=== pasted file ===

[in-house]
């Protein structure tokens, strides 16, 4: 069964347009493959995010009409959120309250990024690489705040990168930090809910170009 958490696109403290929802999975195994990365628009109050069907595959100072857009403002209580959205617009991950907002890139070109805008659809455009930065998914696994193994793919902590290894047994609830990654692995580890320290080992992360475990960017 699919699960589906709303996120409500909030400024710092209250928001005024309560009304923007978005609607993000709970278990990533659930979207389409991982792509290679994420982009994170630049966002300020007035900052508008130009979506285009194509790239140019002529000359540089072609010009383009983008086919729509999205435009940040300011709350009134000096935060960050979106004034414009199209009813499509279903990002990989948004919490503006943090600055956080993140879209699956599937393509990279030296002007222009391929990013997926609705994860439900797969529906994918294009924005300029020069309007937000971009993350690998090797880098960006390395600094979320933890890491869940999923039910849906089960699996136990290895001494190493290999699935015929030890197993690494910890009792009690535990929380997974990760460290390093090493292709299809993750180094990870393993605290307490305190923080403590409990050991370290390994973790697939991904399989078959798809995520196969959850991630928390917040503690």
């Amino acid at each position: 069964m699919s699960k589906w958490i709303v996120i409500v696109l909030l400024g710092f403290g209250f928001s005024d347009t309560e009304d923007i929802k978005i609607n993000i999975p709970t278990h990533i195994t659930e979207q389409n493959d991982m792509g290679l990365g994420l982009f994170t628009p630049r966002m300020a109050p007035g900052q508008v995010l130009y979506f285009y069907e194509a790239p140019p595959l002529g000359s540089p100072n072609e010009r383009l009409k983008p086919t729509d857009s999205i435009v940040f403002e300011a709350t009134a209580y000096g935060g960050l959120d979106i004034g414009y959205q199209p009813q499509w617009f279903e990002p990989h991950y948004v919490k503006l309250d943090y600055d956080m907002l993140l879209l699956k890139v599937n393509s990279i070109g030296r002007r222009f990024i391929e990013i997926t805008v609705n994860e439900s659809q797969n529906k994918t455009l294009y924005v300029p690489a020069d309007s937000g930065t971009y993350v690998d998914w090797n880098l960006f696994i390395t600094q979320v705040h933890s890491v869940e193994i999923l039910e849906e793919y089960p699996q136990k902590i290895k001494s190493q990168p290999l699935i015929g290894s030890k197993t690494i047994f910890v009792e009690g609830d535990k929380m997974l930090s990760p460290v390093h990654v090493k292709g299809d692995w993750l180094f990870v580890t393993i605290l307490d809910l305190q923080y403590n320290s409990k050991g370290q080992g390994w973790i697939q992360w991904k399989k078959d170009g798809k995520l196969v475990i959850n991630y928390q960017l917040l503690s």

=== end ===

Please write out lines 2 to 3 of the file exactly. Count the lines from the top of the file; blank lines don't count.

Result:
């Protein structure tokens, strides 16, 4: 069964347009493959995010009409959120309250990024690489705040990168930090809910170009 958490696109403290929802999975195994990365628009109050069907595959100072857009403002209580959205617009991950907002890139070109805008659809455009930065998914696994193994793919902590290894047994609830990654692995580890320290080992992360475990960017 699919699960589906709303996120409500909030400024710092209250928001005024309560009304923007978005609607993000709970278990990533659930979207389409991982792509290679994420982009994170630049966002300020007035900052508008130009979506285009194509790239140019002529000359540089072609010009383009983008086919729509999205435009940040300011709350009134000096935060960050979106004034414009199209009813499509279903990002990989948004919490503006943090600055956080993140879209699956599937393509990279030296002007222009391929990013997926609705994860439900797969529906994918294009924005300029020069309007937000971009993350690998090797880098960006390395600094979320933890890491869940999923039910849906089960699996136990290895001494190493290999699935015929030890197993690494910890009792009690535990929380997974990760460290390093090493292709299809993750180094990870393993605290307490305190923080403590409990050991370290390994973790697939991904399989078959798809995520196969959850991630928390917040503690």
């Amino acid at each position: 069964m699919s699960k589906w958490i709303v996120i409500v696109l909030l400024g710092f403290g209250f928001s005024d347009t309560e009304d923007i929802k978005i609607n993000i999975p709970t278990h990533i195994t659930e979207q389409n493959d991982m792509g290679l990365g994420l982009f994170t628009p630049r966002m300020a109050p007035g900052q508008v995010l130009y979506f285009y069907e194509a790239p140019p595959l002529g000359s540089p100072n072609e010009r383009l009409k983008p086919t729509d857009s999205i435009v940040f403002e300011a709350t009134a209580y000096g935060g960050l959120d979106i004034g414009y959205q199209p009813q499509w617009f279903e990002p990989h991950y948004v919490k503006l309250d943090y600055d956080m907002l993140l879209l699956k890139v599937n393509s990279i070109g030296r002007r222009f990024i391929e990013i997926t805008v609705n994860e439900s659809q797969n529906k994918t455009l294009y924005v300029p690489a020069d309007s937000g930065t971009y993350v690998d998914w090797n880098l960006f696994i390395t600094q979320v705040h933890s890491v869940e193994i999923l039910e849906e793919y089960p699996q136990k902590i290895k001494s190493q990168p290999l699935i015929g290894s030890k197993t690494i047994f910890v009792e009690g609830d535990k929380m997974l930090s990760p460290v390093h990654v090493k292709g299809d692995w993750l180094f990870v580890t393993i605290l307490d809910l305190q923080y403590n320290s409990k050991g370290q080992g390994w973790i697939q992360w991904k399989k078959d170009g798809k995520l196969v475990i959850n991630y928390q960017l917040l503690s």